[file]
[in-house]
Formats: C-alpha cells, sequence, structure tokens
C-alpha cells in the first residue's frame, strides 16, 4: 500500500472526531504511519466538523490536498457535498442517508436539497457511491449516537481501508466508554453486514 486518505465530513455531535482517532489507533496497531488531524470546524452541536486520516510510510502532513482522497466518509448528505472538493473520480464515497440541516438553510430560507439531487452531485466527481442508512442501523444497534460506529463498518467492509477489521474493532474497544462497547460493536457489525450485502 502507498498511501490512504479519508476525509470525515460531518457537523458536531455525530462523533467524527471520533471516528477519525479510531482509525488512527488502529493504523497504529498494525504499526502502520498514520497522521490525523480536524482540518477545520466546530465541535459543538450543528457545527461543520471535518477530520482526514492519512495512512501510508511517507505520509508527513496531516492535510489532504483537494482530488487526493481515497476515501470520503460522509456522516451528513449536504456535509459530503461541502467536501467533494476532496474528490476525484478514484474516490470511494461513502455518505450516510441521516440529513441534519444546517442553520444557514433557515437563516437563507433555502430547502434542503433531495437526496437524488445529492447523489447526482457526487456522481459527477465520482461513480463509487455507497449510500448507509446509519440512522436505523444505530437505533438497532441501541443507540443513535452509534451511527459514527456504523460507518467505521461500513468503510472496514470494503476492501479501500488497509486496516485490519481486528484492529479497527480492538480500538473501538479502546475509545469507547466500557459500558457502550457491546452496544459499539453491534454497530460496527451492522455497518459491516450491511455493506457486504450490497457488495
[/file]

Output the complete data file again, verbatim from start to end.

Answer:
[in-house]
Formats: C-alpha cells, sequence, structure tokens
C-alpha cells in the first residue's frame, strides 16, 4: 500500500472526531504511519466538523490536498457535498442517508436539497457511491449516537481501508466508554453486514 486518505465530513455531535482517532489507533496497531488531524470546524452541536486520516510510510502532513482522497466518509448528505472538493473520480464515497440541516438553510430560507439531487452531485466527481442508512442501523444497534460506529463498518467492509477489521474493532474497544462497547460493536457489525450485502 502507498498511501490512504479519508476525509470525515460531518457537523458536531455525530462523533467524527471520533471516528477519525479510531482509525488512527488502529493504523497504529498494525504499526502502520498514520497522521490525523480536524482540518477545520466546530465541535459543538450543528457545527461543520471535518477530520482526514492519512495512512501510508511517507505520509508527513496531516492535510489532504483537494482530488487526493481515497476515501470520503460522509456522516451528513449536504456535509459530503461541502467536501467533494476532496474528490476525484478514484474516490470511494461513502455518505450516510441521516440529513441534519444546517442553520444557514433557515437563516437563507433555502430547502434542503433531495437526496437524488445529492447523489447526482457526487456522481459527477465520482461513480463509487455507497449510500448507509446509519440512522436505523444505530437505533438497532441501541443507540443513535452509534451511527459514527456504523460507518467505521461500513468503510472496514470494503476492501479501500488497509486496516485490519481486528484492529479497527480492538480500538473501538479502546475509545469507547466500557459500558457502550457491546452496544459499539453491534454497530460496527451492522455497518459491516450491511455493506457486504450490497457488495